Explaining white evangelicals: American Evangelicalism, Embattled and Thriving

With all the talk of white evangelicals in the postmortem of the 2016 election, it is useful to return to a 1998 sociological book about this group: Christian Smith’s American Evangelicalism: Embattled and Thriving. Here is one way we can understand white evangelicals from a sociological perspective:

1. Smith adopts the subcultural theory to explain the group’s success and current standing. This has two dimensions:

“The subcultural identity theory of religious persistence is this: Religion survives and can thrive in pluralistic, modern society by embedding itself in subcultures that offer satisfying morally orienting collective identities which provide adherents meaning and belonging.” (118)

“And the subcultural identity theory of religious strength is this: In a pluralistic society, those religious groups will be relatively stronger which better possess and employ the cultural tools needed to create both clear distinction from and significant engagement and tension with other relevant outgroups, short of becoming genuinely countercultural.” (118-119)

In this perspective, pluralism can actually help religious groups by fostering a sense of shared identity compared to the broader society and also providing opportunities for engagement with others.

2. The vitality of the group often depends on drawing strong distinctions between the group and the outside world.

“The evangelical tradition’s entire history, theology, and self-identity presupposes and reflects strong cultural boundaries with nonevangelicals; a zealous burden to convert and transform the world outside of itself; and a keen perception of external threats and crises seen as menacing what it views to be true, good, and valuable.” (121)

3. Evangelicals want to engage social issues but are ultimately limited in what they can accomplish because of their approach.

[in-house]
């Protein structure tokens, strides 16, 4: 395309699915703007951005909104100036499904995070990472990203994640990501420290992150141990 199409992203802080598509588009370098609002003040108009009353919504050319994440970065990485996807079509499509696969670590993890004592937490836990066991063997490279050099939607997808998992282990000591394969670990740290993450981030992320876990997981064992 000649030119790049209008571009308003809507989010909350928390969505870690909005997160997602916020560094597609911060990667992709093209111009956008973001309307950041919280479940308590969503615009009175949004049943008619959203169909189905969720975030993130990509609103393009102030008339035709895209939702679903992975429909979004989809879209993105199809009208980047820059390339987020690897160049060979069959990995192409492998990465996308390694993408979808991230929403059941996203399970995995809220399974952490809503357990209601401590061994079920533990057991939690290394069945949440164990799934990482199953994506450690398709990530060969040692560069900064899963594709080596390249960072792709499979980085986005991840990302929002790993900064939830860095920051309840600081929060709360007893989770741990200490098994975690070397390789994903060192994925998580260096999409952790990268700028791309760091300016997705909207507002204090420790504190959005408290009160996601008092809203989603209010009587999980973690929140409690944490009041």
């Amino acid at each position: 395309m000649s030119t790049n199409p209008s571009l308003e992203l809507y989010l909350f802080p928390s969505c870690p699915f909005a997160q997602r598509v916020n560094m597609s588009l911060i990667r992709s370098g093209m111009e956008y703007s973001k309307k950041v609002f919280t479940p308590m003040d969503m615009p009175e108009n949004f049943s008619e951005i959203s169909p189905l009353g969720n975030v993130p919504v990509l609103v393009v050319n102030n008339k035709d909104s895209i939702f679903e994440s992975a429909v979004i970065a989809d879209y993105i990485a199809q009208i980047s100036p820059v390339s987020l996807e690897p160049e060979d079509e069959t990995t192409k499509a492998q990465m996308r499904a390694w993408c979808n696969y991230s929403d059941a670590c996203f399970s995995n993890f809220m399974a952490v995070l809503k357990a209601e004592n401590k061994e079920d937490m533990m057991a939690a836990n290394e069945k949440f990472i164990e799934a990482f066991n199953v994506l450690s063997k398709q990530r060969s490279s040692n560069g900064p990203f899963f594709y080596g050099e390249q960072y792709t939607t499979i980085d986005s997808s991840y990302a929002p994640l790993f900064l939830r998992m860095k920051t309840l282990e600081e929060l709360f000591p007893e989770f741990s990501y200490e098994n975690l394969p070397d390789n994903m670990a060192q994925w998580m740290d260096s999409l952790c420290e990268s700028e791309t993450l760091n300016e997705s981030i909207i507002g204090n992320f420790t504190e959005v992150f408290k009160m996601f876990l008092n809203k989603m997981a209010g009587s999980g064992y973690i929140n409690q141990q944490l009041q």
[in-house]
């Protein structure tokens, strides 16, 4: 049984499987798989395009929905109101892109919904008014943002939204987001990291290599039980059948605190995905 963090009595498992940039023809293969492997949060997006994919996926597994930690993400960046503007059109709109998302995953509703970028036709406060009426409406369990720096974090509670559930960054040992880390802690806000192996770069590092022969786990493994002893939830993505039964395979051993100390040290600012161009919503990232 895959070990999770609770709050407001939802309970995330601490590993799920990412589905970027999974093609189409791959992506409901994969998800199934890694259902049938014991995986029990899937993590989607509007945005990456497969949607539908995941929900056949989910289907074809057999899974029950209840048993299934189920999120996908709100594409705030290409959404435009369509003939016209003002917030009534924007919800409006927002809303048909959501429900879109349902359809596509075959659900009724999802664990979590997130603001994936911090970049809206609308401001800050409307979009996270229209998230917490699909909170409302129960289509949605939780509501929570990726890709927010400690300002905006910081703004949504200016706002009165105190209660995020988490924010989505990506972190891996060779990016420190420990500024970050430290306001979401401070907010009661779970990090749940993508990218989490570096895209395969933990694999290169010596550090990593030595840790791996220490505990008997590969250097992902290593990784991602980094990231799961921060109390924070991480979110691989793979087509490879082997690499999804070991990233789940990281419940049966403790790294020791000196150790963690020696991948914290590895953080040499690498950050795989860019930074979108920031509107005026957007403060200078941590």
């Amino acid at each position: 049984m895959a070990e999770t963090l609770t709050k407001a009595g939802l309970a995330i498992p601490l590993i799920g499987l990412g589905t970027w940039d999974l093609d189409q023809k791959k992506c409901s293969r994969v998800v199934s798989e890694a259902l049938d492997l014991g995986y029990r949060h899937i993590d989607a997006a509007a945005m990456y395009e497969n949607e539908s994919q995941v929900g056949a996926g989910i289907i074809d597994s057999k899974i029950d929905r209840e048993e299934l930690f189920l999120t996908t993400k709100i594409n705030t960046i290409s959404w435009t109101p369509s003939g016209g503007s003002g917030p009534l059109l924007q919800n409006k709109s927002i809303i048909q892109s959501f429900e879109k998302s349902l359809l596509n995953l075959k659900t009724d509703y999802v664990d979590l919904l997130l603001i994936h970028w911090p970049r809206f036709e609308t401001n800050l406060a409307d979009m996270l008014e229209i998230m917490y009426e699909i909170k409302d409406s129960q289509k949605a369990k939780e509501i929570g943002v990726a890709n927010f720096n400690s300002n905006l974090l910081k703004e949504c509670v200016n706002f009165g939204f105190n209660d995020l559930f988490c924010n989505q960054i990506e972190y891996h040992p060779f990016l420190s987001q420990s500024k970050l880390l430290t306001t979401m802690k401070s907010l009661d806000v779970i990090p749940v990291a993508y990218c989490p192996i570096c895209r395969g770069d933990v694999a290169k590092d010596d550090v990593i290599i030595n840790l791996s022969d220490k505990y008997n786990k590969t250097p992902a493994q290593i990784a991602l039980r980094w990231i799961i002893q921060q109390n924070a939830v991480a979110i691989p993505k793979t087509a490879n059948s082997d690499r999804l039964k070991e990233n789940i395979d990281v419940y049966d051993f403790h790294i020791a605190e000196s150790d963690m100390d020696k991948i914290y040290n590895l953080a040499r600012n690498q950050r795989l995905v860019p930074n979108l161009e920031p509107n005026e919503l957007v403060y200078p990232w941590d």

“the only truly effective way to change the world is one-individual-at-a-time through the influence of interpersonal relationships.”(187)

“they routinely offer one-dimensional analyses and solutions for multidimensional social issues and problems.” (189)

4. When it comes to political action, evangelicals support government intervention in some areas (like abortion, gay rights, and prayer in schools) but not in other areas. This leads to an unresolvable tension.

“By this we mean, in short, that many evangelicals think that Christian morality should be the primary authority for American culture and society and simultaneously think that everyone should be free to live as they see fit, even if that means rejecting Christianity.” (210)

5. Thus, the problems with evangelicalism come from within.

“Evangelicalism’s problems, in other words, are largely subculturally indigenous, difficulties of their own tradition’s making.”(217)

While the data for this book came from the culture wars era (comprehensive surveys and interviews conducted in the mid 1990s with ordinary evangelicals), a lot of this still rings true today.

A follow-up post tomorrow will contrast Smith’s understanding (as well as other sociological emphases) compared to how white evangelicals understand themselves.

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